conditions. When the parties so agree, maintenance may be modified
or terminated only under the circumstances specified in the
agreement. The purpose of allowing parties to agree in advance to
the circumstances under which maintenance may be modified or
terminated is to permit them to plan for the future by eliminating
concerns based upon subsequent motions to increase or decrease
their obligations. See In re Marriage of Brent, 263 Ill. App. 3d
916, 922, 635 N.E.2d 1382, 1386 (1994). The intent of the parties
to preclude or limit modification of maintenance must be clearly
manifested in their agreement. In re Marriage of Scott, 205 Ill.
App. 3d 561, 564, 563 N.E.2d 995, 997 (1990).
In In re Marriage of Mateja, 183 Ill. App. 3d 759, 540
N.E.2d 406 (1989), the parties had entered into a marital settle-
ment agreement providing that the husband would pay the wife
unallocated child support and maintenance until the parties' child
reached 18 years of age, at which time the husband would continue
to pay a reduced amount in maintenance until the wife remarried.
The agreement also stated that the wife was permitted to earn up to
a certain annual income without adversely affecting the amount of
maintenance due her. The agreement provided that "[t]he parties
further agree that the terms of the Agreement shall be non-modifi-
able." Mateja, 183 Ill. App. 3d at 761, 540 N.E.2d at 407.
Several years later, the husband filed a petition to terminate
maintenance. The trial court denied the petition, finding that the
parties intended the agreement to be nonmodifiable unless the wife
earned in excess of the stipulated annual income, remarried, or
died. The appellate court affirmed, noting that where the
dissolution judgment expressly precludes, by clear and precise
language, any modification, the trial court must give effect to the
parties' expression of their intentions. The court found the
language used by the parties was simple and clear and that the
husband's petition was properly denied. Mateja, 183 Ill. App. 3d
at 762, 540 N.E.2d at 407-08.
Respondent argues here that had the parties intended to
preclude modification of maintenance, they would have included such
a provision in article II of the Agreement, the section dealing
with maintenance. He reasons that because only provisions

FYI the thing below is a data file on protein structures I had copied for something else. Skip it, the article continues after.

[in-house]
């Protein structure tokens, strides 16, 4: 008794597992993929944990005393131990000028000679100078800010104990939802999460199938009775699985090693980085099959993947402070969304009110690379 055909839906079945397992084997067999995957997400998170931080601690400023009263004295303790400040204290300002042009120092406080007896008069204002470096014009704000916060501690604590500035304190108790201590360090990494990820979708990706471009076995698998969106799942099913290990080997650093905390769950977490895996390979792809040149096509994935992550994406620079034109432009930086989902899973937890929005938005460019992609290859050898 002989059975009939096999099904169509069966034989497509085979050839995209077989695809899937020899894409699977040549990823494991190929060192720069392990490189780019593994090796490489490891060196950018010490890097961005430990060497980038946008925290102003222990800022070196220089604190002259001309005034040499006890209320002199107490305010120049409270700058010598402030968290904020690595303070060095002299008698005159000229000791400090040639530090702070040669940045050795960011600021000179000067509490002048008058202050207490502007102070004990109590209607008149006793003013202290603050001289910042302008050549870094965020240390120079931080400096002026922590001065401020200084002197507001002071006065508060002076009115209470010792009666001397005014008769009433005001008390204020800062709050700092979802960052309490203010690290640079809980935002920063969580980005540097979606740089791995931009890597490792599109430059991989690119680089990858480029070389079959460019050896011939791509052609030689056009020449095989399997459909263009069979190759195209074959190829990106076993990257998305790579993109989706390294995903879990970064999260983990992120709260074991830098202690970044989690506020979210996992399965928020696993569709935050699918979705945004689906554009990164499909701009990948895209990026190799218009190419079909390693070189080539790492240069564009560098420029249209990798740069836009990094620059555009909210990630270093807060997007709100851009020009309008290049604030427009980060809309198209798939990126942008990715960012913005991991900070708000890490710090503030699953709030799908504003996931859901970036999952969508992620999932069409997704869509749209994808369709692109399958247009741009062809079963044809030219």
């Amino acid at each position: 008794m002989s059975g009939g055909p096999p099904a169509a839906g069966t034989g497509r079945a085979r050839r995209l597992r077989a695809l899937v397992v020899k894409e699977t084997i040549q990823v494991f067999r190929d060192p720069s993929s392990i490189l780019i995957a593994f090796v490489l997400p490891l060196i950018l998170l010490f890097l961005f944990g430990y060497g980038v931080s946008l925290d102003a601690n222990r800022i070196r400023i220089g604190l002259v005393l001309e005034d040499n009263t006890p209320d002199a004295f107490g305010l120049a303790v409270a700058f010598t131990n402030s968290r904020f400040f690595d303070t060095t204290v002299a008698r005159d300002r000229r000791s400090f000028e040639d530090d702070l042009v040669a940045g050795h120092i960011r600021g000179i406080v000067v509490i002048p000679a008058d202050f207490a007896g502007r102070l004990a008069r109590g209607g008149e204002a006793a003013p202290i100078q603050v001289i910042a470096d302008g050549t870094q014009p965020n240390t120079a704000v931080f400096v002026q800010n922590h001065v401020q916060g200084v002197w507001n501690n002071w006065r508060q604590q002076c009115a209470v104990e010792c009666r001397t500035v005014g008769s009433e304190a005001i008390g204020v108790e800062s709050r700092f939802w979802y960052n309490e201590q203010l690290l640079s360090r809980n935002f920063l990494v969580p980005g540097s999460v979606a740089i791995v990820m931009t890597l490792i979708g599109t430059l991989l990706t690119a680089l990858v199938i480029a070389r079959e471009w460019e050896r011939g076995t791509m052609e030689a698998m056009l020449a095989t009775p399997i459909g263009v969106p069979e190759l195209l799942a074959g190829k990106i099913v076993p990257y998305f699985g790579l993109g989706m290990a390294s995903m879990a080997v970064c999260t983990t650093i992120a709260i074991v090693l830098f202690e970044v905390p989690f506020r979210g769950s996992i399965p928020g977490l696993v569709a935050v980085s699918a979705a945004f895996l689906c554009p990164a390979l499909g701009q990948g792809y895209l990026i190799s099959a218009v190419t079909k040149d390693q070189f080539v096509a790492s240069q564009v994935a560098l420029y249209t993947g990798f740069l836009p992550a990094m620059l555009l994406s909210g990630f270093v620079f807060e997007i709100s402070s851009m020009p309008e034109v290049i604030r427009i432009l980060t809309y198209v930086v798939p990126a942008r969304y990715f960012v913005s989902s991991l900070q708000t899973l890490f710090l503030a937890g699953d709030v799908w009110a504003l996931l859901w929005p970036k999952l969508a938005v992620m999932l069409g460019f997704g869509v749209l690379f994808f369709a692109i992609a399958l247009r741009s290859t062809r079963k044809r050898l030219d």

restricting termination of maintenance are contained in that
article, there was no intention to preclude modification. We
reject this argument. Taken to its logical conclusion, respon-
dent's argument would mean that in order to preclude modification
of all provisions of the Agreement, it would be necessary for the
parties to expressly state in each article of the Agreement that
the particular provision was nonmodifiable. Such a requirement
would be superfluous. In article XV, the parties have clearly
stated that the entire Agreement is nonmodifiable. There is no
ambiguity in this language, and we find it sufficient to express
the parties' intention that the maintenance provisions of the
Agreement are not to be modified. Moreover, as petitioner points
out, this court stated in Scott that if parties wish to preclude
modification of maintenance, the better practice would be to
provide for this in clear and express language in a paragraph
separate from any provisions limiting the termination of mainte-
nance, since provisions for termination of maintenance in an
agreement do not preclude its modification. Scott, 205 Ill. App.
3d at 566, 563 N.E.2d at 999.
Respondent also argues the provision in article XV
stating that the Agreement is not modifiable is merely "a general
statement of the law that property and other provisions, other than
support, maintenance and custody, are non-modifiable." However,
this is a misstatement of the law. Section 502(f) of the Act
allows parties to preclude modification of the terms of the
judgment except provisions for the support, custody, or visitation
of children. Clearly, parties may preclude modification of
We conclude that the Agreement precludes modification of
respondent's maintenance payments. Accordingly, the trial court
did not err in dismissing respondent's petition.
For the reasons stated, the trial court's order is
STEIGMANN, P.J., and GREEN, J., concur.